American is Removing Business Class Seats from Some Boeing 777s to ‘Standardize’ Product

American Airlines has myriad aircraft in different configurations from legacy American Airlines decisions before the merger and from US Airways, and a series of individual decisions along the way. Customers can luck out with better aircraft for passenger experience and worse aircraft.

Having different configurations is necessary for different missions. They want a different product for the New York JFK – Los Angeles/San Francisco market than for other domestic routes. As a result the Airbus A321s that fly cross country have lie flat seats, the A321s that fly in other markets don’t.

But the more different configurations they have the more complicated their operation. Two years ago they sent the wrong type of plane to Hawaii by mistake. Swapping aircraft gets complicated for accommodating passengers too when they have different seat counts. Changing aircraft on a full flight to a plane with fewer seats can get very very expensive. And different configurations means the airline can’t use their fleet as efficiently.

US Airways management has long believed in standardization when it can be accomplished at low cost. That’s why the US Airways Shuttle introduced first class — not because they were looking to sell first class on the route, but because it meant they no longer needed a dedicated fleet of planes just for the shuttle.

The Narrobody Fleet is Being Standardized With More Seats and High Speed Internet

American is also working to standardize its fleet as much as it can. The new Boeing 737 MAX interior is going to become the standard for their full 737 fleet, and both legacy American and US Airways Airbus A321s are being standardized with a similar new dense cabin with high speed internet and power at each seat but no seat back video.

The Boeing 777-300ER is Getting Premium Economy and a Denser Economy Cabin

The 300ER was probably the best passenger experience in the fleet. It used Zodiac reverse herringbone business class seats similar to Cathay Pacific’s and EVA Air’s and Main Cabin Extra economy seats with extra legroom were only nine across instead of ten across. The 300ERs are being reconfigured to add premium economy seats and densify coach eliminating the dedicated Main Cabin Extra section at the front of coach and adding seats across.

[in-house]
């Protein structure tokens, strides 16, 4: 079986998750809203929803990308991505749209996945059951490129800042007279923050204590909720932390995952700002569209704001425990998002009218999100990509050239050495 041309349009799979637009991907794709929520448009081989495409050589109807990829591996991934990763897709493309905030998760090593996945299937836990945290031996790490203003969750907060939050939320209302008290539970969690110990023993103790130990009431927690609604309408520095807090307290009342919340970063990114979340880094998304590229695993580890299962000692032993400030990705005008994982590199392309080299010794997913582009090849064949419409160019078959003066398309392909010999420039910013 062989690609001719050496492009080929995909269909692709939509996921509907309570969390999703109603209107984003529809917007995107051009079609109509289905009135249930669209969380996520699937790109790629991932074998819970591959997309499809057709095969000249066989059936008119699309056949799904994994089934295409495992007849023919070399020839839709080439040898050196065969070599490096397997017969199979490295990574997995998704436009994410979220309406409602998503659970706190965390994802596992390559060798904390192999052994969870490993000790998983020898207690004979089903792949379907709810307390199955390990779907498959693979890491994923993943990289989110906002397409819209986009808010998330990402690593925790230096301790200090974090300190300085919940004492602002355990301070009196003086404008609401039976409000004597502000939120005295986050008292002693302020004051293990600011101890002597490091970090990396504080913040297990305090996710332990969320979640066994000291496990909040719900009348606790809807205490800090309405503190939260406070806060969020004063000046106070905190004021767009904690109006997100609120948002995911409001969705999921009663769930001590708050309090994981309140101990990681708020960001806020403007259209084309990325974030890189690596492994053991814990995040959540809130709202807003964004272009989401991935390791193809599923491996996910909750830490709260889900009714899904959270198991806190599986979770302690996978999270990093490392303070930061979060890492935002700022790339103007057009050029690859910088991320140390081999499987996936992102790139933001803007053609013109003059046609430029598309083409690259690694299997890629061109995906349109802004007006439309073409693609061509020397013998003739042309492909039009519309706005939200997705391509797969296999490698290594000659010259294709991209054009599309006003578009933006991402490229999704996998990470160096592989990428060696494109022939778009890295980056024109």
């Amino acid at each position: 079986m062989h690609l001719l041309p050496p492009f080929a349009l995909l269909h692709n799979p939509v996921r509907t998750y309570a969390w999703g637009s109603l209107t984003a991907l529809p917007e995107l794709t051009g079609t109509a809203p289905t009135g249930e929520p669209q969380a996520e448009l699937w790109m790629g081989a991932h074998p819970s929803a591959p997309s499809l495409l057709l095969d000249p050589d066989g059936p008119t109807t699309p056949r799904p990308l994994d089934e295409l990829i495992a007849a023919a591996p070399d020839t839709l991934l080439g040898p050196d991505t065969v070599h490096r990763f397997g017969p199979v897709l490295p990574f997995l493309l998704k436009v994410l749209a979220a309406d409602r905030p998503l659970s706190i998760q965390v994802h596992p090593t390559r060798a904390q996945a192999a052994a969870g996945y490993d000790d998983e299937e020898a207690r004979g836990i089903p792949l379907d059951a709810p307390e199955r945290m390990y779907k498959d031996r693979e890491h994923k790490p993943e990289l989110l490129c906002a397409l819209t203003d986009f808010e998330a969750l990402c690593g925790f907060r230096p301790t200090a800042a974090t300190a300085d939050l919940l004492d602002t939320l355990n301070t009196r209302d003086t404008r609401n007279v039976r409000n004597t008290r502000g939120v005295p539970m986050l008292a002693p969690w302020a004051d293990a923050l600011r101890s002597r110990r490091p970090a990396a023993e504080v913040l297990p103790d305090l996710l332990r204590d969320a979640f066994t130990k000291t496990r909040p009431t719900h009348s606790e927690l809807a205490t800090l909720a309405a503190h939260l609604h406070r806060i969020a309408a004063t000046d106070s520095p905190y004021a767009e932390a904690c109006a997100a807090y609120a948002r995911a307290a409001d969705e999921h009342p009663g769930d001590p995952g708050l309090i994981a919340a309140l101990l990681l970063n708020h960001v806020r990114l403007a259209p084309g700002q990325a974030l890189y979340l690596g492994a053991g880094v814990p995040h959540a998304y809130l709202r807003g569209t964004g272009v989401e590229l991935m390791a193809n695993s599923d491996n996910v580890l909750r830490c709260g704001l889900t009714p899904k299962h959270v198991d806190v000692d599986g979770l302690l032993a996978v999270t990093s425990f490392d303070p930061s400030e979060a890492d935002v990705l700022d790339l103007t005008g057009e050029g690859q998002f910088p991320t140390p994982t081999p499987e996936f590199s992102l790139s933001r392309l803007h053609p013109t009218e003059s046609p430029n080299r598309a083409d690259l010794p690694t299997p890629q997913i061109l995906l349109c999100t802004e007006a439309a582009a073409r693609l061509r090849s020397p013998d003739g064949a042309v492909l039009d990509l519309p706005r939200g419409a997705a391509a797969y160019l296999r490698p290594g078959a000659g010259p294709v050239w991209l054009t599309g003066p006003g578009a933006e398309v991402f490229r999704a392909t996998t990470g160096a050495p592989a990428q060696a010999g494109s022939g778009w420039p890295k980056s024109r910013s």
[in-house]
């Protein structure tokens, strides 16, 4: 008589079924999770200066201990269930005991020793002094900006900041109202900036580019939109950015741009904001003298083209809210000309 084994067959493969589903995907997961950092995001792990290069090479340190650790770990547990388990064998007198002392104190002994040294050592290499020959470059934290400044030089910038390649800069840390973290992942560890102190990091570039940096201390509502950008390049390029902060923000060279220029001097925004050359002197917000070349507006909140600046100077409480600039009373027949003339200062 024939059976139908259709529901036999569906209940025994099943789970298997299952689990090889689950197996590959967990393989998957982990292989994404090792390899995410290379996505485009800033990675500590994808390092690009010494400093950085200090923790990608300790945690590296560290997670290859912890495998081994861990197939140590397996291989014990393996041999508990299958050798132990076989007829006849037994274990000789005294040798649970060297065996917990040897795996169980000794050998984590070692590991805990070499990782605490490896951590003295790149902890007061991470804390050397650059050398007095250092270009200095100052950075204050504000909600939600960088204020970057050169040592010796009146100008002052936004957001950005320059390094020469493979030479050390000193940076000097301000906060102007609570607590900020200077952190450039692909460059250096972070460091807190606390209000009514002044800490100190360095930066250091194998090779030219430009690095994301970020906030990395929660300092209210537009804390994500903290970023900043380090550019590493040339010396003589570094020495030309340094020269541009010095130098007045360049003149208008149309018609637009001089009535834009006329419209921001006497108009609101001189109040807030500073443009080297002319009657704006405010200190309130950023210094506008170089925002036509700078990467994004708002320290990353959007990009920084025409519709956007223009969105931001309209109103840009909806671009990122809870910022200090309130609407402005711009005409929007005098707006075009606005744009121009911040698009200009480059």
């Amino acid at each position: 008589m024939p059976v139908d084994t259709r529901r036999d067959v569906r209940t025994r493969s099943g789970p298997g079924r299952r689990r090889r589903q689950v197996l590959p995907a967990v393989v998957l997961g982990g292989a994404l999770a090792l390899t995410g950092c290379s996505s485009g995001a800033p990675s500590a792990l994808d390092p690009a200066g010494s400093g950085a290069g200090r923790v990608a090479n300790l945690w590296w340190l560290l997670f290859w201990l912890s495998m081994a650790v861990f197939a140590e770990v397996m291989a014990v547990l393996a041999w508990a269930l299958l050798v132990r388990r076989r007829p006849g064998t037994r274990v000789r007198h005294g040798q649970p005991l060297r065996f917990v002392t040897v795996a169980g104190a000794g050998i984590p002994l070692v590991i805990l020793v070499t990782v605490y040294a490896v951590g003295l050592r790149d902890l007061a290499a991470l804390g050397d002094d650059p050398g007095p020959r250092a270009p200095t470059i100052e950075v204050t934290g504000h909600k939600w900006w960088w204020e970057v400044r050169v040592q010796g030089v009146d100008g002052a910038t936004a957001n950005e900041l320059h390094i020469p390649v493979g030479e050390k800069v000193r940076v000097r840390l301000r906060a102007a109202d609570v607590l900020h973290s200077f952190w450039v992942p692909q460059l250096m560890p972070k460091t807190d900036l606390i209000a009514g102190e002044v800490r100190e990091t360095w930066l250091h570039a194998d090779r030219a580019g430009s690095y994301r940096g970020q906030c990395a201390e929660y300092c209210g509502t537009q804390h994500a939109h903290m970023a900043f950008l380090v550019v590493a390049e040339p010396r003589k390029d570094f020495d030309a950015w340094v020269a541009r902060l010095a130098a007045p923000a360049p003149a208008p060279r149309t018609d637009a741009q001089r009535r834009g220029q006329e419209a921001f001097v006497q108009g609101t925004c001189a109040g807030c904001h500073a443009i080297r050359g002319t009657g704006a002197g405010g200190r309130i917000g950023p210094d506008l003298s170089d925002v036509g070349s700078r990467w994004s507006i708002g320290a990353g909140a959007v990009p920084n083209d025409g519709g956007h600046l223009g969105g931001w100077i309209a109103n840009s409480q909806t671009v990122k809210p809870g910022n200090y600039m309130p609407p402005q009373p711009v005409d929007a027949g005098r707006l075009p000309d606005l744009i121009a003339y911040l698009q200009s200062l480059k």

The 13 Boeing 777-200s With More Business Class Seats Will Be… Losing Business Class Seats

As part of this standardization project they’re going to eliminate the subfleet of Boeing 777-200s with 45 business class seats.

American Airlines has 47 Boeing 777-200s. All planes that are in service have new fully flat business class seats with direct aisle access.

13 aircraft have 45 of the the Zodiac ‘Concept D’ seats and 215 coach seats. (It also still has Main Cabin Extra seats with more legroom in a 9-across configuration, and some of standard economy too.) This was the planned legacy American Airlines configuration.

Boeing 777-200 Zodiac ‘Concept D’ Business Class

After US Airways management took over they decided on a ‘dense’ configuration (more seats, just 37 business class seats) but they didn’t go back and retrofit the 13 777-200s that had already been given 45 business class seats. And when they dropped Zodiac as a seat supplier they didn’t go back and change to the newer business class seats.

As recently as August American told me that as they retrofit all their Boeing 777-200s to offer premium economy that the subfleet of 13 planes with 45 business class seats would keep all of those business class seats. That’s changed.

A spokesperson tells me,

[O]ver the next few months we’ll begin converting the 13 aircraft with 45 business class seats to the same version as the 772s with 37 business class seats.